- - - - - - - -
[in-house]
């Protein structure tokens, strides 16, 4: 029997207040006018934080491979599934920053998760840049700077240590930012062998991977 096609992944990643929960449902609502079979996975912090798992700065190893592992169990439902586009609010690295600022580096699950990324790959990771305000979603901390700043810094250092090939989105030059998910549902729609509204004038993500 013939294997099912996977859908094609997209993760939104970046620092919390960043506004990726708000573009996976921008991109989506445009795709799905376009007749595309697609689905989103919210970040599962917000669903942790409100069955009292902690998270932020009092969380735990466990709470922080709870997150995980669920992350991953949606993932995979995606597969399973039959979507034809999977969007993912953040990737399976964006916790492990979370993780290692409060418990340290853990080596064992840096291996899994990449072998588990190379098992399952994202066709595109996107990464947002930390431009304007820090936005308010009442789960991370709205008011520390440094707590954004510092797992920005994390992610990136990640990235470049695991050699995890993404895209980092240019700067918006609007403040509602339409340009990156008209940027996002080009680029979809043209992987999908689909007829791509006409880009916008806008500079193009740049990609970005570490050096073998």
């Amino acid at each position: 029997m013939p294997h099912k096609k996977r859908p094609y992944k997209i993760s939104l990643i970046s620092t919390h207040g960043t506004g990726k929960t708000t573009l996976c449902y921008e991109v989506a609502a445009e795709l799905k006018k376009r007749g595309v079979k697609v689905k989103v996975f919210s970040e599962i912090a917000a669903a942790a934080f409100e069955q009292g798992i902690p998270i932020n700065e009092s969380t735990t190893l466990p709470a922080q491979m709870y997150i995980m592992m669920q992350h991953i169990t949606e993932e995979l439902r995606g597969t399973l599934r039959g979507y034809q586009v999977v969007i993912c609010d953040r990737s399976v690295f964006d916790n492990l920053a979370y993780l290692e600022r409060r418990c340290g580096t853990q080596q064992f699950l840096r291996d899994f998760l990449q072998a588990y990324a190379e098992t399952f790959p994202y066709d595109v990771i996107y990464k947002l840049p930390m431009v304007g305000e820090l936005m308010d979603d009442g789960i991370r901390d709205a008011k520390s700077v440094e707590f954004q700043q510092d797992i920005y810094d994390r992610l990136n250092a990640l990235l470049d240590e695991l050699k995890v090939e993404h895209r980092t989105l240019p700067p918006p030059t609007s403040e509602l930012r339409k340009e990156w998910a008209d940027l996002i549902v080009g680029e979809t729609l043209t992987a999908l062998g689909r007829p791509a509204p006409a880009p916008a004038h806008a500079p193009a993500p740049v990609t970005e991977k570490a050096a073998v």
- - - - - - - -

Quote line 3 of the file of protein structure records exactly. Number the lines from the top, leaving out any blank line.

């Amino acid at each position: 029997m013939p294997h099912k096609k996977r859908p094609y992944k997209i993760s939104l990643i970046s620092t919390h207040g960043t506004g990726k929960t708000t573009l996976c449902y921008e991109v989506a609502a445009e795709l799905k006018k376009r007749g595309v079979k697609v689905k989103v996975f919210s970040e599962i912090a917000a669903a942790a934080f409100e069955q009292g798992i902690p998270i932020n700065e009092s969380t735990t190893l466990p709470a922080q491979m709870y997150i995980m592992m669920q992350h991953i169990t949606e993932e995979l439902r995606g597969t399973l599934r039959g979507y034809q586009v999977v969007i993912c609010d953040r990737s399976v690295f964006d916790n492990l920053a979370y993780l290692e600022r409060r418990c340290g580096t853990q080596q064992f699950l840096r291996d899994f998760l990449q072998a588990y990324a190379e098992t399952f790959p994202y066709d595109v990771i996107y990464k947002l840049p930390m431009v304007g305000e820090l936005m308010d979603d009442g789960i991370r901390d709205a008011k520390s700077v440094e707590f954004q700043q510092d797992i920005y810094d994390r992610l990136n250092a990640l990235l470049d240590e695991l050699k995890v090939e993404h895209r980092t989105l240019p700067p918006p030059t609007s403040e509602l930012r339409k340009e990156w998910a008209d940027l996002i549902v080009g680029e979809t729609l043209t992987a999908l062998g689909r007829p791509a509204p006409a880009p916008a004038h806008a500079p193009a993500p740049v990609t970005e991977k570490a050096a073998v």